A review of Prima’s water soluble oil pastels.
The other day I was thinking about sharing reviews of many of my art supplies with you, specially the watercolor ones because I usually go through a process every time that I get new stuff which consists on taking everything out and make color swatches on a journal.
I like to do that, specially with watercolor products because they tend to look very differently in the palette than they do on paper and it’s super useful to have that info on hand and try them out so you can make better and informed choices when you are going to make an art piece.
Also because there are so many products out there is so hard to choose which ones to get and how and when to use them.
I think the guys at Prima Marketing
were reading my mind because I got an email from a very kind lady (that’s you Sharon!), asking me if I’d like to get some samples of their new watercolor line for me to try out. And of course I said yes! I had seen the products at the CHA show but I didn’t have the chance to play with them.
When the products arrived I was super excited. They sent me Watersoluble Oil Pastels, Watercolor pencils, Watercolor pan sets, Watercolor Brush pens, watercolor pads and canvas. I also got a Mixed Media Essentials set and some brushes. It felt like Christmas!
I immediately started unpacking everything.
What? Water Soluble Oils? Yes. That was exactly my reaction.
This set contains 24 yummy colors.
I took one of the Watercolor pads and the brush pens and got to work. I had to try them out.
The colors, as I said, are yummy. The consistency is very creamy and they’re very saturated. They’re very easy to apply, they have a buttery consistency.
I loved them even before I added water.
But when you add water the magic begins.
And you can also blend them directly on the paper and just add water.
I think they can also be used as watercolor pans, taking the pigment right out of the crayon and paint with it. But applying them to the paper is so nice I wouldn’t like to miss that sensation.
There are some colors that are easier to dissolve than others, but it only adds to the charm. I think I’ll have to stay a little bit late today to keep playing with them.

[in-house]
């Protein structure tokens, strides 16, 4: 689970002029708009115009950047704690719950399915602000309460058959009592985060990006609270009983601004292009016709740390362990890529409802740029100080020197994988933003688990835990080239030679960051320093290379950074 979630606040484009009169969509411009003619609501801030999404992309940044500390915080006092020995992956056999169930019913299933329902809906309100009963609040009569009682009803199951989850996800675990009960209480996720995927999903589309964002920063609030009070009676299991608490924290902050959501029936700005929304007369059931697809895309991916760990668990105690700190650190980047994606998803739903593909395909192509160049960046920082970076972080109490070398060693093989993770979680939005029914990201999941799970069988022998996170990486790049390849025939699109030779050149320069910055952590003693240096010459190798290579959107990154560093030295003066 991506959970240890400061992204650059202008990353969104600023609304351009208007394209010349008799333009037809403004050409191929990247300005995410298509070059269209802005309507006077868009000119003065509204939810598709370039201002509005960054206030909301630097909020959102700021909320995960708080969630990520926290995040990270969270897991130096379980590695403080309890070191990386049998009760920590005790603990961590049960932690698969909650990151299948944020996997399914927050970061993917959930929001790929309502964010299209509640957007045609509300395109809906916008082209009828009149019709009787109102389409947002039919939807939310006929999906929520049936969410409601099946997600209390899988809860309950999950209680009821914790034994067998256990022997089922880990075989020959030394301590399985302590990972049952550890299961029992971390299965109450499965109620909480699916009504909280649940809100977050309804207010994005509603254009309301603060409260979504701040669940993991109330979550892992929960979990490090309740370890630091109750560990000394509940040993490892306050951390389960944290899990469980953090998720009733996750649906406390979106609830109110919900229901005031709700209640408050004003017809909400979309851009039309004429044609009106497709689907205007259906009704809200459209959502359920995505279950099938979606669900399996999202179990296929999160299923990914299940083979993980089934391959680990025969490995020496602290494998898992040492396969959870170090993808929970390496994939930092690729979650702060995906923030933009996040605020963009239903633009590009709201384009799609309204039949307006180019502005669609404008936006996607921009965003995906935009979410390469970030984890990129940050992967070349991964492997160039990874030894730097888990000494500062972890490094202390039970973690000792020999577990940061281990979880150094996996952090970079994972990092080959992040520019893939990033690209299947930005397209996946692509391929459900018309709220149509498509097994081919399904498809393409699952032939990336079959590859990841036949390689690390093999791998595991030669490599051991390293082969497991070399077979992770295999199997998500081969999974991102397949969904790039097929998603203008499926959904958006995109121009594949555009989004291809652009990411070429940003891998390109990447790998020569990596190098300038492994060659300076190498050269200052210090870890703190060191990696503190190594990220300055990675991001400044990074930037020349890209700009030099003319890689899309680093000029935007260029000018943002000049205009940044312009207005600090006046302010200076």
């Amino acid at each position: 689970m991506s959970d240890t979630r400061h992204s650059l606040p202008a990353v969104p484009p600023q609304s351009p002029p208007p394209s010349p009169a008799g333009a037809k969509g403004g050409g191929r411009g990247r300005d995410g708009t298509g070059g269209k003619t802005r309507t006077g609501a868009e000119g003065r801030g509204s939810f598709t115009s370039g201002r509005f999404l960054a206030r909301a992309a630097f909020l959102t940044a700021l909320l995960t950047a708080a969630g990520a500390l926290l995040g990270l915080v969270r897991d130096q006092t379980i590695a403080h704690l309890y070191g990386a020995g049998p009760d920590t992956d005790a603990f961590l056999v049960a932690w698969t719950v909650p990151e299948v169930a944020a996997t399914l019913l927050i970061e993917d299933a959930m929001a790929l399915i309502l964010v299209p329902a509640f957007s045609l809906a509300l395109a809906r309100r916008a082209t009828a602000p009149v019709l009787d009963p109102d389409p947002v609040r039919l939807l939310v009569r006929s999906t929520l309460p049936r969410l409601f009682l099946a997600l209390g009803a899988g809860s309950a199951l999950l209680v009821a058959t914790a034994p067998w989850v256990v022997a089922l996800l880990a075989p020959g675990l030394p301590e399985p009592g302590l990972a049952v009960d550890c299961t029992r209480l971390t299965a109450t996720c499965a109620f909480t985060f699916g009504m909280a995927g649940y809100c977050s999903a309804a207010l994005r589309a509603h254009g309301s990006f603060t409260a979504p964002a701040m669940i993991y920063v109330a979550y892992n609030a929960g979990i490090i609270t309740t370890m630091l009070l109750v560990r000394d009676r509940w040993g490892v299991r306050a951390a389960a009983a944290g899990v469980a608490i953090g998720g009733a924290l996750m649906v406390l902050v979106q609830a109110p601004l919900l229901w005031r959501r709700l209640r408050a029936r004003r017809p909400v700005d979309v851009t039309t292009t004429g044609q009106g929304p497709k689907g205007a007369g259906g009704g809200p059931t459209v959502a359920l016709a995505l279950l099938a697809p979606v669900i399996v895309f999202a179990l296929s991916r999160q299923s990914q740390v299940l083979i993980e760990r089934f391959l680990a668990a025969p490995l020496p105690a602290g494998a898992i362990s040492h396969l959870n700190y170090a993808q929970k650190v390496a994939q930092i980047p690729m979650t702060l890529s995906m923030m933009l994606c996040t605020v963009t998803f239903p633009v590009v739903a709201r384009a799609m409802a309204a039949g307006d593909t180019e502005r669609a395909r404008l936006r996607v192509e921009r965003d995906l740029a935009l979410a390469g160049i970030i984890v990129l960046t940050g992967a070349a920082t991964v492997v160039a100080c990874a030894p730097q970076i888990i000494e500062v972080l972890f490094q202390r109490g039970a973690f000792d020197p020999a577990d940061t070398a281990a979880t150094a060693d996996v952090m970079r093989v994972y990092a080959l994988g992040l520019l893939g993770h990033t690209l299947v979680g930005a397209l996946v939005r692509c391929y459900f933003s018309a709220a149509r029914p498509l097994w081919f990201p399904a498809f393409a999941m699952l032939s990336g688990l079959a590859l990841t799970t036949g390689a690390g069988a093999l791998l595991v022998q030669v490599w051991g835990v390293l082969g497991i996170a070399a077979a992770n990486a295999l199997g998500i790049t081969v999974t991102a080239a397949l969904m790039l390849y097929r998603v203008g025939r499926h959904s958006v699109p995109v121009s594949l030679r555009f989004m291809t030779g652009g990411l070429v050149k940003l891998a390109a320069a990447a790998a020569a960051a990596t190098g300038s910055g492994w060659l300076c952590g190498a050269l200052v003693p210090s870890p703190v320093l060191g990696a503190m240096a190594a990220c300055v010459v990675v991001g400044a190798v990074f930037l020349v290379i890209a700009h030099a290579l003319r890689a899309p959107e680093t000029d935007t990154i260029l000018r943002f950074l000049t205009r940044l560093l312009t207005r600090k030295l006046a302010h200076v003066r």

One word of caution. These contain oil, so you have to use a thick and resistant watercolor paper or they will bleed.
I used the Prima Watercolor Paper which I’m guessing is 90 lb. and it bled right through it. When I used them on a 140 lb paper they did not bleed. I didn’t have that problem with any other of the products so I’m assuming this happened because they are oil pastels.
So, if you’re using a paper pad it will be best for you to remove the sheet of watercolor paper from the pad when you work so the next page won’t get stained.
Here’s my color chart after it dried. I scanned to look as close as possible to the original.
Highly pigmented, easy to apply, smooth consistency, easy to blend, very affordable, a little bit goes a long way, portable.
I can’t find info about their lightfastness. As much as my kids begged me to let them play with them, they have a warning saying they’re not for kids under 14, which may or may not be an issue for you if you’re keeping them all to yourself (like I am!).
(Lightfastness is a property of a pigment or paint that describes how resistant to fading it is when exposed to light. Light striking a painted surface can alter or break the chemical bonds of the pigment, causing the colors to bleach or change, in a process known as photodegradation.)
In conclusion… I love them! I would definitely be using them a lot on my art journal and personal pieces as soon as I find out how lightfast they are.
I’ll be reviewing the rest of the watercolor sets in the future. Stay tuned!